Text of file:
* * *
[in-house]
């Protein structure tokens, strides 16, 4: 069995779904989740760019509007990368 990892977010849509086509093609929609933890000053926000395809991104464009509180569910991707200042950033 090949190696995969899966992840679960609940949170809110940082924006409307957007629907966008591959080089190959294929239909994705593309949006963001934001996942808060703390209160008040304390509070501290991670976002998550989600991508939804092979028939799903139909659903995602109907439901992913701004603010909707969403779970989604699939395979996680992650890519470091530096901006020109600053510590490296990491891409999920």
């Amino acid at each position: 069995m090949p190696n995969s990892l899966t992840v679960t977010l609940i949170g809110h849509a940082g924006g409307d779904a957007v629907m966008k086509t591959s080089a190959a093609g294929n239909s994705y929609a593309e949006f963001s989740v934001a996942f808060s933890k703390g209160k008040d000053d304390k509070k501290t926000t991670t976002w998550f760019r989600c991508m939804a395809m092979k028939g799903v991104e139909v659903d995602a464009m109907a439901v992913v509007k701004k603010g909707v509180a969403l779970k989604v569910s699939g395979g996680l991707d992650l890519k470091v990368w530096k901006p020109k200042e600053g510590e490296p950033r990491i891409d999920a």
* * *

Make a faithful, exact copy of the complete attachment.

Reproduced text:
[in-house]
């Protein structure tokens, strides 16, 4: 069995779904989740760019509007990368 990892977010849509086509093609929609933890000053926000395809991104464009509180569910991707200042950033 090949190696995969899966992840679960609940949170809110940082924006409307957007629907966008591959080089190959294929239909994705593309949006963001934001996942808060703390209160008040304390509070501290991670976002998550989600991508939804092979028939799903139909659903995602109907439901992913701004603010909707969403779970989604699939395979996680992650890519470091530096901006020109600053510590490296990491891409999920």
């Amino acid at each position: 069995m090949p190696n995969s990892l899966t992840v679960t977010l609940i949170g809110h849509a940082g924006g409307d779904a957007v629907m966008k086509t591959s080089a190959a093609g294929n239909s994705y929609a593309e949006f963001s989740v934001a996942f808060s933890k703390g209160k008040d000053d304390k509070k501290t926000t991670t976002w998550f760019r989600c991508m939804a395809m092979k028939g799903v991104e139909v659903d995602a464009m109907a439901v992913v509007k701004k603010g909707v509180a969403l779970k989604v569910s699939g395979g996680l991707d992650l890519k470091v990368w530096k901006p020109k200042e600053g510590e490296p950033r990491i891409d999920a």